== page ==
Much has been made of the recent killing of Iranian terrorist mastermind Qasem Soleimani. Many say it was an act of war. But guess what, folks?
We’ve been in a full-scale war with Iran for two years now. It’s just that most people don’t realize it.
There have been two different Americas, and the big split came in 1913. From Jacob G. Hornberger at fff.org:
There have been two completely different Americas in U.S. history. Let’s examine twelve ways in which they differ.
1. For more than a century after the United States came into existence, there was no income taxation or IRS. People were free to keep everything they earned and decide for themselves what to do with it.
Today, income taxation and the IRS are a core feature of American life. The government essentially owns everyone’s income and decides how much people will be permitted to keep, much as a parent permits his children to have an allowance.
2. No Social Security. Earlier Americans rejected the concept of mandatory charity. People were left free to decide for themselves whether to help out their parents and others.
Today, Social Security is a core feature of American life. The federal government forces younger people to help out seniors by forcibly taking their money from them and giving it to seniors. Social Security is a classic example of a socialist program, one in which the government forcibly takes money from people to whom it belongs and gives it to people to whom it does not belong.
Adam Schiff’s Senate speech, a part of the impeachment charade, encapsulates the Washington’s ginned-up Russia hysteria. From Daniel Lazare at antiwar.com:
All the usual suspects are praising Adam Schiff’s marathon two-and-a-half-hour Senate speech on Wednesday to the skies. Neocon columnist Jennifer Rubin calls it “a grand slam” in the Washington Post. Legal analyst Jeffrey Toobin describes it as “dazzling” on CNN. New York Times columnist Gail Collins says it was “a great job” and that Schiff is “a rock star” for pulling it off.
But in fact it was the opposite – a fear-mongering, sword-rattling harangue that will not only raise tensions with Russia for no good reason, but sends a chilling message to dissidents at home that if they deviate from Russiagate orthodoxy by one iota, they’ll be driven from the fold.
What is that orthodoxy? It’s that Russia invaded poor innocent Ukraine in 2014, that it interfered in the US presidential election in 2016 in order to hurt Hillary Clinton and propel Donald Trump into the White House, and that it’s now trying to smear Joe Biden merely because he had allowed his son to take a high-paying job with a notorious Ukrainian oligarch at a time when he was supposedly heading up the Ukrainian anti-corruption effort.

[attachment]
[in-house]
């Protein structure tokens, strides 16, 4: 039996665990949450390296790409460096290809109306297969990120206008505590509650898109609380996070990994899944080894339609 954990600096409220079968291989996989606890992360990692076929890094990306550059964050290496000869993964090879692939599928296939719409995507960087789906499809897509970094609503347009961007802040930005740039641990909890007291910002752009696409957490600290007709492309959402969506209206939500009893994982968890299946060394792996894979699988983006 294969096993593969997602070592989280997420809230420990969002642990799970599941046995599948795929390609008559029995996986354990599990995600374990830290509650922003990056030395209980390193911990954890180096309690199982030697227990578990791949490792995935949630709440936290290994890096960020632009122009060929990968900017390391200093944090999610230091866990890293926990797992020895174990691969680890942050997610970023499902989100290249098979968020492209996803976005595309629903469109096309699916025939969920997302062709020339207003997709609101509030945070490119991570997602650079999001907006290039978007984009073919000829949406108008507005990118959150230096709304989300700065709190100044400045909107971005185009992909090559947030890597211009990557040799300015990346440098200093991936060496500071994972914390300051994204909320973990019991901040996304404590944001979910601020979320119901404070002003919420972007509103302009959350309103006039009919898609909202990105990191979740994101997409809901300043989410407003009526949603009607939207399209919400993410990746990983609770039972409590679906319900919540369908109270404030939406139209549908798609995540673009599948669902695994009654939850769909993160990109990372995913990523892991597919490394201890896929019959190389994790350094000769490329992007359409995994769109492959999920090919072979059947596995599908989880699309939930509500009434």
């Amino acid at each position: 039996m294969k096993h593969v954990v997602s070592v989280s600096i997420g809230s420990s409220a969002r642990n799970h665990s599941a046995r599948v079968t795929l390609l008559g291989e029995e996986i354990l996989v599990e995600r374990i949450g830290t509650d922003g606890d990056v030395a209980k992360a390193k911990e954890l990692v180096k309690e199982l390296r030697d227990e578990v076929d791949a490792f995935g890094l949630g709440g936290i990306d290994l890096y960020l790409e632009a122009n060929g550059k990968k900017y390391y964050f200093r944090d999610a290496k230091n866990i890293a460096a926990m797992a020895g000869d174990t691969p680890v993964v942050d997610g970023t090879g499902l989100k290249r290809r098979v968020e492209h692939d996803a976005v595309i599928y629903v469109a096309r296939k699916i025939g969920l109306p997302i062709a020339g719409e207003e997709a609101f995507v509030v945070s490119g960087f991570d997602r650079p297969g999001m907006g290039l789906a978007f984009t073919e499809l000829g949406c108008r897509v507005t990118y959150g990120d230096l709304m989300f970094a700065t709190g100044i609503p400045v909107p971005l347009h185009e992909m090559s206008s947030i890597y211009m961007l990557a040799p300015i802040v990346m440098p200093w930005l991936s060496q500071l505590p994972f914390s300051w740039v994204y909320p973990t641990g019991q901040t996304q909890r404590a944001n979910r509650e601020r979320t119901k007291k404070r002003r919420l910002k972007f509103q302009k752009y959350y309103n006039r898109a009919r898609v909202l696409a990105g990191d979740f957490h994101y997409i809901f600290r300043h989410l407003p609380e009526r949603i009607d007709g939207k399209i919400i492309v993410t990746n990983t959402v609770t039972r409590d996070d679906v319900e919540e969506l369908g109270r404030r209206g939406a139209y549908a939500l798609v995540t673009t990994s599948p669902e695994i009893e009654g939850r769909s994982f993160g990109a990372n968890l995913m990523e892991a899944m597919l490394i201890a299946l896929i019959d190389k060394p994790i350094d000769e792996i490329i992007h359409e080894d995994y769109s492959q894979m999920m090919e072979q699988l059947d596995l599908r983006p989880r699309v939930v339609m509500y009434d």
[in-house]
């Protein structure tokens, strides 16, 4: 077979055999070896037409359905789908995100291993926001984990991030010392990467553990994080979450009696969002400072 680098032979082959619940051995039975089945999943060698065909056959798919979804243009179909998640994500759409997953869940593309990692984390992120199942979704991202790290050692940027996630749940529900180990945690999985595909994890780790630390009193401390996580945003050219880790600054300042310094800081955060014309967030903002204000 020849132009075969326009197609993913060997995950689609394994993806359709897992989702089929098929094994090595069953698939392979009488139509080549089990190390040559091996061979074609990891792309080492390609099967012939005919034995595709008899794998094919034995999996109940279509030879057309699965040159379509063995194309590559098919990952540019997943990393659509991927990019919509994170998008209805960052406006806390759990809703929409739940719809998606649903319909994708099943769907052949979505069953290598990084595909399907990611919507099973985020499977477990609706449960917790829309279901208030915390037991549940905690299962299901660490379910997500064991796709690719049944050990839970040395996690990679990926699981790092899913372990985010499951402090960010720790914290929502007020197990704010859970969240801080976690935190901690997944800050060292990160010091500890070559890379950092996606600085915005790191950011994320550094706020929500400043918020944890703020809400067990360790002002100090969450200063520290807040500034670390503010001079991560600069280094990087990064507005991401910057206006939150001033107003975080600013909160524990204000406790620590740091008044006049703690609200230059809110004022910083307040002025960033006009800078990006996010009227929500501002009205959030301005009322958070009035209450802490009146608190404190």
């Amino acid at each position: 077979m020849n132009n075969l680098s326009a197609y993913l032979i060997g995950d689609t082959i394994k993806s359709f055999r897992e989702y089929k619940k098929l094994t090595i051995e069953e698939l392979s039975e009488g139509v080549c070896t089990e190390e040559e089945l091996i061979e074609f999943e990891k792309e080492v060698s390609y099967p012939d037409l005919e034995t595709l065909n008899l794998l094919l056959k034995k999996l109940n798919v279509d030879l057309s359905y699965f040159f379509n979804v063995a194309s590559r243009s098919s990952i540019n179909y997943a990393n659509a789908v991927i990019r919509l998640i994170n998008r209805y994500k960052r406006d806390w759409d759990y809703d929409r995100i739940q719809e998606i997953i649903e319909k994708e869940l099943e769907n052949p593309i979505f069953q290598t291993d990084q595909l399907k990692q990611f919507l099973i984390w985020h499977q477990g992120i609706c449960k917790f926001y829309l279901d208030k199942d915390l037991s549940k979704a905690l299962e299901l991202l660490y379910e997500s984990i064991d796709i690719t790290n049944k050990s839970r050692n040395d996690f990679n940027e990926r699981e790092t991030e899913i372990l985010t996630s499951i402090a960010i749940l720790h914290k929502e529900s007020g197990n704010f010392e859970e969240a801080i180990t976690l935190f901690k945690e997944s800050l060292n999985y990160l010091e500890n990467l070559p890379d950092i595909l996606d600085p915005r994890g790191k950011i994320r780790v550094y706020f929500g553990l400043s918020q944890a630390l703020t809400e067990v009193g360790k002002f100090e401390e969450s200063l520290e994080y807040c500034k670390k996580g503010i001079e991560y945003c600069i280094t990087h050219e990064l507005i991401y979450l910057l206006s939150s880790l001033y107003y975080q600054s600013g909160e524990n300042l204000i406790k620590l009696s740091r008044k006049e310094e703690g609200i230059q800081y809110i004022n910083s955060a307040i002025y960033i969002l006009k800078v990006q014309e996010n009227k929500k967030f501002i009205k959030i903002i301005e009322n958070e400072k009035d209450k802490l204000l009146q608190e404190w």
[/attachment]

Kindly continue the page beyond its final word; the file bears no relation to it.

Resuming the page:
It is inevitable, given the trend towards decentralized violence, that any attempt at centralized violence such as the US’s many invasions would result only in chaos. From Danny Sjursen at tomdispatch.com:
U.S. Foreign Policy Goes Off the Rails
In March 1906, on the heels of the U.S. Army’s massacre of some 1,000 men, women, and children in the crater of a volcano in the American-occupied Philippines, humorist Mark Twain took his criticism public. A long-time anti-imperialist, he flippantly suggested that Old Glory should be redesigned “with the white stripes painted black and the stars replaced by the skull and cross-bones.”
I got to thinking about that recently, five years after I became an antiwar dissenter (while still a major in the U.S. Army), and in the wake of another near-war, this time with Iran. I was struck yet again by the way every single U.S. military intervention in the Greater Middle East since 9/11 has backfiredin wildly counterproductive ways, destabilizing a vast expanse of the planet stretching from West Africa to South Asia.
Chaos, it seems, is now Washington’s stock-in-trade. Perhaps, then, it’s time to resurrect Twain’s comment — only today maybe those stars on our flag should be replaced with the universal symbol for chaos.After all, our present administration, however unhinged, hardly launched this madness. President Trump’s rash, risky, and repugnant decision to assassinate Iranian Major General Qassem Suleimani on the sovereign soil of Iraq was only the latest version of what has proven to be a pervasive state of affairs. Still, that and Trump’s other recent escalations in the region do illustrate an American chaos machine that’s gone off the rails. And the very manner — I’m loathe to call it a “process” — by which it’s happened just demonstrates the way this president has taken American chaos to its dark but logical conclusion.